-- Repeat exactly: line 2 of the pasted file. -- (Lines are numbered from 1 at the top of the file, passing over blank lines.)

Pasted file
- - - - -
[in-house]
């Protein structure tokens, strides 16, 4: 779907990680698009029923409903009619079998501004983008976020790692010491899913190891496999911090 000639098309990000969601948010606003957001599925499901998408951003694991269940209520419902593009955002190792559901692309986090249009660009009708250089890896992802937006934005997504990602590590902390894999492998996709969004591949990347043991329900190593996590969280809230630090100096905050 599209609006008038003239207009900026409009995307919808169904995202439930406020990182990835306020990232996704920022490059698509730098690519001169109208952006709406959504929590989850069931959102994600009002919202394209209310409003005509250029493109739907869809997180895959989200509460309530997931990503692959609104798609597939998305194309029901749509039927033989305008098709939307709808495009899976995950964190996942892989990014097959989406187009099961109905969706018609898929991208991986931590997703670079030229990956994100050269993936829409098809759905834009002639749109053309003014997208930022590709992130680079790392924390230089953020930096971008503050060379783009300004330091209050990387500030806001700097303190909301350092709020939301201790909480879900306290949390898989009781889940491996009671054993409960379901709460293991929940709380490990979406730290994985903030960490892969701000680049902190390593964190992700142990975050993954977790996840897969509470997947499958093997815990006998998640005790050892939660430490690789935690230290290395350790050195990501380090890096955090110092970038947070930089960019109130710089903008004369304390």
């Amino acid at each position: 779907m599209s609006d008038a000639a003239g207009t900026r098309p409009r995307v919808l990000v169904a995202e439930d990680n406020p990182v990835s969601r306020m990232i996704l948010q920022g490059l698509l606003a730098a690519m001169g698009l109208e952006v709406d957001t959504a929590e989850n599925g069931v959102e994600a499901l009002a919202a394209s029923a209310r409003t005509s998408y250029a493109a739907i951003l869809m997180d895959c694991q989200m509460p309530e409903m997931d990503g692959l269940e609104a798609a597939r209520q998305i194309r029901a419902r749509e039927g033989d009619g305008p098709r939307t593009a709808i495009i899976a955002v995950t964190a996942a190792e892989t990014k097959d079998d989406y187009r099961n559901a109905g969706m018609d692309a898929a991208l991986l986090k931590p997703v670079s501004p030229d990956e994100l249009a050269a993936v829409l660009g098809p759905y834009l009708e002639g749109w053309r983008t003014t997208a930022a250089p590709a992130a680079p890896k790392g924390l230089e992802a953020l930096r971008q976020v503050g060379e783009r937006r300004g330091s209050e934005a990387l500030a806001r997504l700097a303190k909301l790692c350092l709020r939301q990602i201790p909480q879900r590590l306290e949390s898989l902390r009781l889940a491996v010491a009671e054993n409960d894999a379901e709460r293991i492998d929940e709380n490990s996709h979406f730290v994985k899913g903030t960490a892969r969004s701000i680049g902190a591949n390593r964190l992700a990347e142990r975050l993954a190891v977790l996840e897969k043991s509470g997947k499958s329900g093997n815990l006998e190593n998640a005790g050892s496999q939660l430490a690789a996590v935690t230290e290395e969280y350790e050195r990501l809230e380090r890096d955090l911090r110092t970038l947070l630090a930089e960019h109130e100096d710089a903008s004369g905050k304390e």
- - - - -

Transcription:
């Protein structure tokens, strides 16, 4: 779907990680698009029923409903009619079998501004983008976020790692010491899913190891496999911090 000639098309990000969601948010606003957001599925499901998408951003694991269940209520419902593009955002190792559901692309986090249009660009009708250089890896992802937006934005997504990602590590902390894999492998996709969004591949990347043991329900190593996590969280809230630090100096905050 599209609006008038003239207009900026409009995307919808169904995202439930406020990182990835306020990232996704920022490059698509730098690519001169109208952006709406959504929590989850069931959102994600009002919202394209209310409003005509250029493109739907869809997180895959989200509460309530997931990503692959609104798609597939998305194309029901749509039927033989305008098709939307709808495009899976995950964190996942892989990014097959989406187009099961109905969706018609898929991208991986931590997703670079030229990956994100050269993936829409098809759905834009002639749109053309003014997208930022590709992130680079790392924390230089953020930096971008503050060379783009300004330091209050990387500030806001700097303190909301350092709020939301201790909480879900306290949390898989009781889940491996009671054993409960379901709460293991929940709380490990979406730290994985903030960490892969701000680049902190390593964190992700142990975050993954977790996840897969509470997947499958093997815990006998998640005790050892939660430490690789935690230290290395350790050195990501380090890096955090110092970038947070930089960019109130710089903008004369304390």